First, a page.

$2,000 Performance PC Component Prices
MotherboardGigabyte GA-X58A-UD3R Chipset: Intel X58 Express$210
ProcessorIntel Core i7-930 2.80 GHz Four Cores, 8MB L3 Cache$289
MemoryCrucial 6GB DDR3-1333 Triple-Channel Kit 3 x 2GB (6GB Total), CAS 9-9-9-28$168
Graphics2 x Gigabyte GV-N470D5-13I-B in SLI 2 x 1.28GB GDDR5-3482 2 x GeForce GTX 470 GPU at 607 MHz$700
Hard DriveSamsung Spinpoint F3 HD103SJ 1TB, 7,200 RPM, 32MB Cache, SATA 3 Gb/s$80
OpticalLite-On Blu-ray Disc Combo Model iHES208-08 8X BD-ROM, 12X DVD-ROM DL, 16X DVD±R$108
CaseAntec Three Hundred Illusion$70
PowerSilverStone DA750 750W Modular ATX12V 2.2, EPS12V 2.91, 80-Plus Silver$110
CPU CoolerProlimatech Megahalems Rev.B$62
CPU FanScythe Slip Stream SY1225SL12LM-P$11
Total Current Cost$1,808

As with our previous month’s $3,000 machine, the builder took this month’s $2,000 budget as an absolute limit, and picked what he thought might be the best performance-value combination to approach that price threshold. Intended to address the higher expectations of high-end buyers, a Blu-ray combo drive is the only component in today’s build to add functionality without improving performance or reliability.

  • gkay09
    ^ Very good selection of parts IMO...
    It still has a room for a SSD -> OCZ Vertex 2/ Agility 2 50GB or Vertex/ Agility 60GB...these both retail under $200...
    Reply
  • Aatish
    That's just sad! in 3 months your 2000$-3000$ investments depreciated at awful rate! and usually when an average customer builds a PC he at-least don't expect to repeat the process with-in few months.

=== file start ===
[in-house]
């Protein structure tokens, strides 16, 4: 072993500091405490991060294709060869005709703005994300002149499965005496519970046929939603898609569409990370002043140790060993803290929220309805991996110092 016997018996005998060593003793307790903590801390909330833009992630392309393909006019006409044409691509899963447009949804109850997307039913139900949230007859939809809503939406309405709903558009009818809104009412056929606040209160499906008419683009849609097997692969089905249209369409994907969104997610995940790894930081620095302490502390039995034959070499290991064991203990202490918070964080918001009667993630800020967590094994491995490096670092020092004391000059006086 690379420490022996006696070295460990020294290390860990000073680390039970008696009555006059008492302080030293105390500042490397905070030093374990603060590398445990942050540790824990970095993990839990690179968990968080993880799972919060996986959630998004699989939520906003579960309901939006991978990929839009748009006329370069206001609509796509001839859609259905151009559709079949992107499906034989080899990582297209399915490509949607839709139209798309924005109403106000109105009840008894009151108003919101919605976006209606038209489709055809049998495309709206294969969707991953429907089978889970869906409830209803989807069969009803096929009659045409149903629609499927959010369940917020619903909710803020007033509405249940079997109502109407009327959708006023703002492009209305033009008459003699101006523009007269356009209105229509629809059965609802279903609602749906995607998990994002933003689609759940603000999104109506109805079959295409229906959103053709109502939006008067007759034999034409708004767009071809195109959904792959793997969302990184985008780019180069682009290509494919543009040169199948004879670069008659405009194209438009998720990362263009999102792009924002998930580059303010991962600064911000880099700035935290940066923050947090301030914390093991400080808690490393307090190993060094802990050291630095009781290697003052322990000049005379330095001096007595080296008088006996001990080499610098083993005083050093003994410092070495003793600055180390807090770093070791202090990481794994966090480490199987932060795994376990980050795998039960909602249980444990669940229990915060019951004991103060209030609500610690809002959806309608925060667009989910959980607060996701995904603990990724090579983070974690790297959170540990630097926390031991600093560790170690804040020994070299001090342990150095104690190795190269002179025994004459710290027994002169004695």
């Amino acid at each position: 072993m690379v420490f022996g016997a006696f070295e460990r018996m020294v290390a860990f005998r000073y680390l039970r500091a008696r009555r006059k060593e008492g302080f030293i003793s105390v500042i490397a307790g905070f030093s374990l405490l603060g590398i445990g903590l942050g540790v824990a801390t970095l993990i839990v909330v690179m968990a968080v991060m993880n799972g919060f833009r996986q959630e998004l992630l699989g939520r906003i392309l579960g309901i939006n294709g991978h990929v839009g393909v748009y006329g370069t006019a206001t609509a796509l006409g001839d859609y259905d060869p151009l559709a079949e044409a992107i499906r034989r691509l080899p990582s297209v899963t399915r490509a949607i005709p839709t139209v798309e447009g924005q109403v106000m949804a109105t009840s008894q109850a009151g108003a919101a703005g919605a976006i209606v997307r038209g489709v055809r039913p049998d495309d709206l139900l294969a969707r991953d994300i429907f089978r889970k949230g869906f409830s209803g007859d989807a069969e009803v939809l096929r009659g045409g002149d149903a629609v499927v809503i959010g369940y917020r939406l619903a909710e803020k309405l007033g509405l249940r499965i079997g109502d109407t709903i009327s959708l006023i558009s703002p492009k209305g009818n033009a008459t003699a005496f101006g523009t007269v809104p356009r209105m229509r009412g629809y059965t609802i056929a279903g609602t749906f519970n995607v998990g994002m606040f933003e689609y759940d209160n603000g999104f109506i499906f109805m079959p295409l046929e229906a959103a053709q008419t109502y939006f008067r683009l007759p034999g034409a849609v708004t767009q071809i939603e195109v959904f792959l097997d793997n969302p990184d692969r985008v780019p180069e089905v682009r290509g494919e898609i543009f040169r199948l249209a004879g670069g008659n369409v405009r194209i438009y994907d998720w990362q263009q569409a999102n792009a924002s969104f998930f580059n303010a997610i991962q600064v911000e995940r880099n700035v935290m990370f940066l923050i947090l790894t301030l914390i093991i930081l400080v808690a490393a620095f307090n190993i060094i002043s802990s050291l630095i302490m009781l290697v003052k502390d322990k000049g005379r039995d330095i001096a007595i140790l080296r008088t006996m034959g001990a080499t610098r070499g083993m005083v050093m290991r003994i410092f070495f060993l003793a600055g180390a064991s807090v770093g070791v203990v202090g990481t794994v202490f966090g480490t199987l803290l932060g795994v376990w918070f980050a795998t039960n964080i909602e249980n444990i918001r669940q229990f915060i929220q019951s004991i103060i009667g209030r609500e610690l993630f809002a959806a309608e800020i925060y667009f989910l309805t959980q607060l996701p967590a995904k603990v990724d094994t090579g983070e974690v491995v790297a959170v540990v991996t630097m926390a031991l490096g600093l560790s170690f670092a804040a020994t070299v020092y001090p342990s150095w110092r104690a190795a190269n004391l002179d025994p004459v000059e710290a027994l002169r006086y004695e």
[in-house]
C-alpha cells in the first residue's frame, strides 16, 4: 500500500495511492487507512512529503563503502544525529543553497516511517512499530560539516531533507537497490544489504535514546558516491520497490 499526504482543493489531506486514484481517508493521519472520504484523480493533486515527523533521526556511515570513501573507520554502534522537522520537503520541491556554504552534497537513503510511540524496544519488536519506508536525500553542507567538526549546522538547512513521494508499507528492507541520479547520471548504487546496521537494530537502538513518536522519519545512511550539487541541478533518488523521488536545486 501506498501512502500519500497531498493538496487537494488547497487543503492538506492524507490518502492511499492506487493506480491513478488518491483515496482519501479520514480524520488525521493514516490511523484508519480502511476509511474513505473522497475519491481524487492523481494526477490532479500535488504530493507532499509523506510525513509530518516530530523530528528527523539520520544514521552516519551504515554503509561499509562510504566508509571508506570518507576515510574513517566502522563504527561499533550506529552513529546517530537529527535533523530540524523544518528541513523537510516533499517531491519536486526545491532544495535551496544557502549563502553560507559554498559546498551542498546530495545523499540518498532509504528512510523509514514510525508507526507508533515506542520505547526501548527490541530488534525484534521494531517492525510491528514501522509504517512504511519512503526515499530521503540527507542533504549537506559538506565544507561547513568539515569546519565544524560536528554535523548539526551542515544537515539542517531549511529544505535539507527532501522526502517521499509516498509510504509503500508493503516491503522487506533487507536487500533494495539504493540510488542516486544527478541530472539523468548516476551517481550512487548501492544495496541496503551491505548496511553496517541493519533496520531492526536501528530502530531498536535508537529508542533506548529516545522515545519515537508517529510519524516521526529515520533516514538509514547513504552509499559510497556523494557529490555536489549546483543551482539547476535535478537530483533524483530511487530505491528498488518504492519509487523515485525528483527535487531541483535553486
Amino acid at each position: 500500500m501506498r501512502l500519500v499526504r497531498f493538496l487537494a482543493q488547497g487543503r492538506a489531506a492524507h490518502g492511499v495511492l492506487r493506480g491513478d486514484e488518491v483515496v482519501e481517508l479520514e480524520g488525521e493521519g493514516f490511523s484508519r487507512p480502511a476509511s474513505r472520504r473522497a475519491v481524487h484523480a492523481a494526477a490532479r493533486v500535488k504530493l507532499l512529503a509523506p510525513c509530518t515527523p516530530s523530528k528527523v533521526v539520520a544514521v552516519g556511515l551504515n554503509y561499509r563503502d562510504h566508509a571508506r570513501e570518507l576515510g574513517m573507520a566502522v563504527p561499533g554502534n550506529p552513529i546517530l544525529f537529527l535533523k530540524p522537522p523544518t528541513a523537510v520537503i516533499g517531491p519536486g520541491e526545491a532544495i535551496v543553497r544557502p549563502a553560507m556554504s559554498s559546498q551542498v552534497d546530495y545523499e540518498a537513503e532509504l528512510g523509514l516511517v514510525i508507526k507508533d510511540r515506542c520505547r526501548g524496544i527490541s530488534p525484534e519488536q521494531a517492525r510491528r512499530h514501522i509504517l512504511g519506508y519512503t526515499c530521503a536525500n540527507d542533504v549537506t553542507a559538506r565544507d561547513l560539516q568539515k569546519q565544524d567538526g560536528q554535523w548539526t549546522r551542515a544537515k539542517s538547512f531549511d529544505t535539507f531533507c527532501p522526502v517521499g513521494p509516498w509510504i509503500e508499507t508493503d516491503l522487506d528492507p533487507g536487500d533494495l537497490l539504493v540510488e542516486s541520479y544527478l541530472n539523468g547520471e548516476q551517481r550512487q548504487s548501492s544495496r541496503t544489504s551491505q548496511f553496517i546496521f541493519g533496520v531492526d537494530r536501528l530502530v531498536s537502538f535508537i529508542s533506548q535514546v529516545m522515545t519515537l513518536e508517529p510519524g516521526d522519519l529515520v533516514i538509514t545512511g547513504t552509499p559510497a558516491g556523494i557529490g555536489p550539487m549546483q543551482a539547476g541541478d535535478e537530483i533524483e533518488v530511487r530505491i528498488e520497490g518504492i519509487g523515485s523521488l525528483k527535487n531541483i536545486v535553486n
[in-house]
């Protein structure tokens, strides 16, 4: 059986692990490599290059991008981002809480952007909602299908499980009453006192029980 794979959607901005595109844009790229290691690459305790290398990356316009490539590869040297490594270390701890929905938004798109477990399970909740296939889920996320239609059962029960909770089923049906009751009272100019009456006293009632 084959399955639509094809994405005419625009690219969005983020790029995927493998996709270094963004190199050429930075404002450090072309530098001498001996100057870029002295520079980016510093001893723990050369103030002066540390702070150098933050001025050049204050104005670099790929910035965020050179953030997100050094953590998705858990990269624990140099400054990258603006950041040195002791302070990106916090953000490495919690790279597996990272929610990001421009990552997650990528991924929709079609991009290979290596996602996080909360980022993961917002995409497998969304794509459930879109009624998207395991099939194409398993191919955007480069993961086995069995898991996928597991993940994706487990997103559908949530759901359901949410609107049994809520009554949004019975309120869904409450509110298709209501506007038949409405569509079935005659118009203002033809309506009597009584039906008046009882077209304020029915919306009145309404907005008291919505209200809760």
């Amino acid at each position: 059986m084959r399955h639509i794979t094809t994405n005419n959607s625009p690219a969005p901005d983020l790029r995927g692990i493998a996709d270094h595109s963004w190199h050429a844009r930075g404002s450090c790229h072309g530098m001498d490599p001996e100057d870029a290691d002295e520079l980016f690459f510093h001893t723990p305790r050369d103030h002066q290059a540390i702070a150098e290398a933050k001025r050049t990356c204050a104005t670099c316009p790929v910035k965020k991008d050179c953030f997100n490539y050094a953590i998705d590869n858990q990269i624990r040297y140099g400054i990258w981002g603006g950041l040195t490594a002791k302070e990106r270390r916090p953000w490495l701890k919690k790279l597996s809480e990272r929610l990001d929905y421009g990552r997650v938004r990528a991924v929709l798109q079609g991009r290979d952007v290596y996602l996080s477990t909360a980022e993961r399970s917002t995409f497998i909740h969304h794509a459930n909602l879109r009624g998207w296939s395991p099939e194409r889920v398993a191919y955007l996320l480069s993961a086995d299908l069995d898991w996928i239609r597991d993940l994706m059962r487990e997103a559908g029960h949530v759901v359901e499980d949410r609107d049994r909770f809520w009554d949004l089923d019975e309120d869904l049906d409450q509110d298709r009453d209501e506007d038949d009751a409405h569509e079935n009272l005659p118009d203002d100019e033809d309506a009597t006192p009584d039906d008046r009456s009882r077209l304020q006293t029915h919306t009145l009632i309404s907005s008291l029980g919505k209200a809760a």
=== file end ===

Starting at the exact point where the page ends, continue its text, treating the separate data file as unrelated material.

But, a good rig!for someone who is just about to build his new PC with that much budget!
    Reply
  • frye
    Maybe you guys should give away a $10,000 PC in September ;)

    Oh, and are those temps right? Nearly 93 C CPU temp when overclocked? I'd scale that back a bit...
    Reply
  • TomD_1
    I wanted to enter the competition... but I live on the other side of the world :(

    Great build though, might have put a bit more money towards the case if I was building it
    Reply
  • Flamango
    I love SBMs, and the fact that I haven't built my p55 setup yet, and I'm sure the Megahalems will look great in my new case. Can't wait for the cheaper builds!
    Reply
  • Relayer
    Need a bigger PSU. Why are you using the one you did? You have the funds to buy one that will drive this system properly.
    Reply
  • a4mula